The Center for Internet and Society at Stanford Law School is a leader in the study of the law and policy around the Internet and other emerging technologies.
In November, the Pell Center at Salve Regina University released a report - State of the States on Cyber Security - on cyber security efforts in eight state governments across the US. (The chart on page 8 provides a nice snapshot) This is an important topic, and one that has been wildly under-examined. Additional information on state cyber efforts is available in papers and studies by organizations like the National Association of State Chief Information Officers (
The probably-really-almost-totally final 2016 General Data Protection Regulation (GDPR) is here! Lawyers around the world have been hunkered down, analyzing its 200-plus pages. In the “Right to Be Forgotten” (RTBF) provisions, not much has changed from prior drafts.
In October, we covered a significant case in Brooklyn federal court that tackles the hot-button issue of whether tech companies should be compelled to provide law enforcement with the ability to access information that’s protected by encryption.
On December 1, a federal court in Virginia entered partial summary judgment for music publisher BMG in BMG Rights Management v. Cox Communications, a closely watched case on the applicability of the DMCA safe harbors to a broadband Internet access provider. BMG sued Cox for contributory and vicarious infringement based on Cox users’ peer-to-peer file sharing activity.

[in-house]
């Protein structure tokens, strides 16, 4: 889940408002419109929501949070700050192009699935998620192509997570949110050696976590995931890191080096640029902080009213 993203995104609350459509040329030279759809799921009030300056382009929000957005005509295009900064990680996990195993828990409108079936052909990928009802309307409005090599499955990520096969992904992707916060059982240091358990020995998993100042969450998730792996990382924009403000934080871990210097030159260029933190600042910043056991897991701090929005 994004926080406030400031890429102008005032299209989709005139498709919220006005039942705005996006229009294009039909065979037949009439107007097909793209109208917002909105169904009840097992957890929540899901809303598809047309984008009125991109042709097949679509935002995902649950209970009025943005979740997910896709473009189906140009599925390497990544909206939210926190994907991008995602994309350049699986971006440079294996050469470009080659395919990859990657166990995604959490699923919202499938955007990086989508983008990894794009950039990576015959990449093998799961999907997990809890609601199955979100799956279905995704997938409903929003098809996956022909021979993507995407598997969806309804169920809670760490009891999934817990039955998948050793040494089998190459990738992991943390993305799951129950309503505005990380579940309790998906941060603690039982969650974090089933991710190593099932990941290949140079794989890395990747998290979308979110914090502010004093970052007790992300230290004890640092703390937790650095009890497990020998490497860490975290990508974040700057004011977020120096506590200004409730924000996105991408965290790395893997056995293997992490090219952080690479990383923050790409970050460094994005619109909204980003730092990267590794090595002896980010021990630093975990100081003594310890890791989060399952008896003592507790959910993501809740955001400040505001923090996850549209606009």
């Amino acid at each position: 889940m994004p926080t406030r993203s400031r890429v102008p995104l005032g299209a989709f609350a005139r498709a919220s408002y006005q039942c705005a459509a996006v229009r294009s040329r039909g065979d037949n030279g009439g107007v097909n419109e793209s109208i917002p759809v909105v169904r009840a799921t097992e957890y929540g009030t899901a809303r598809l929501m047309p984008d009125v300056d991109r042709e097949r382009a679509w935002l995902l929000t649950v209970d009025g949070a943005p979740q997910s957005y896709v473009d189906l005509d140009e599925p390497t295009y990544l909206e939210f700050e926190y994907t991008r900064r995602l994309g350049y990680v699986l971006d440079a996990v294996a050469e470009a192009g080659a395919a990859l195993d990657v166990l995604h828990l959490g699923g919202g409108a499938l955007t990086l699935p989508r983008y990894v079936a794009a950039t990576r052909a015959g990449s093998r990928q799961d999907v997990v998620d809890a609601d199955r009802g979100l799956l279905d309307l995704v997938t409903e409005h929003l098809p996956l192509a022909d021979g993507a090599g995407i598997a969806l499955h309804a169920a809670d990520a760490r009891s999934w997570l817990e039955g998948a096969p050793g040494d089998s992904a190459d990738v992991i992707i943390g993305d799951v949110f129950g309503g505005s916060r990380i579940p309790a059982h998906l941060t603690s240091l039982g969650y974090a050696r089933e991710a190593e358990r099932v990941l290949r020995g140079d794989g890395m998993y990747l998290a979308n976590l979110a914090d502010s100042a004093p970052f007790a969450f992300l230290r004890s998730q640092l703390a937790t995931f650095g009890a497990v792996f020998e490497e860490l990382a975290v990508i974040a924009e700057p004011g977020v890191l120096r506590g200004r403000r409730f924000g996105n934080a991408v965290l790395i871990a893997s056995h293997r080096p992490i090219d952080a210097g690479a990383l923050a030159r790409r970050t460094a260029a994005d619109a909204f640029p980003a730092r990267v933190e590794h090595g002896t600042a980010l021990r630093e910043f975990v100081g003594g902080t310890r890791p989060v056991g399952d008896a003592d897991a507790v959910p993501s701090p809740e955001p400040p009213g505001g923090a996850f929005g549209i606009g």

Google is moving to Moscow! Not really. But Mr. Sergey Brin, the founder of Google, was born in Moscow. How does Russia ensure that Sergey 2.0 will stay in Moscow - and not flee to Mountain View? You should care. Russia's economy is over leveraged in the energy market. When oil prices drop, the Kremlin will be all the more desperate to do unwise deals for arms, among other things, to fill its coffers at the risk of longer term Russian -- and American -- stability. To keep Sergey 2.0, the Kremlin should take the following steps.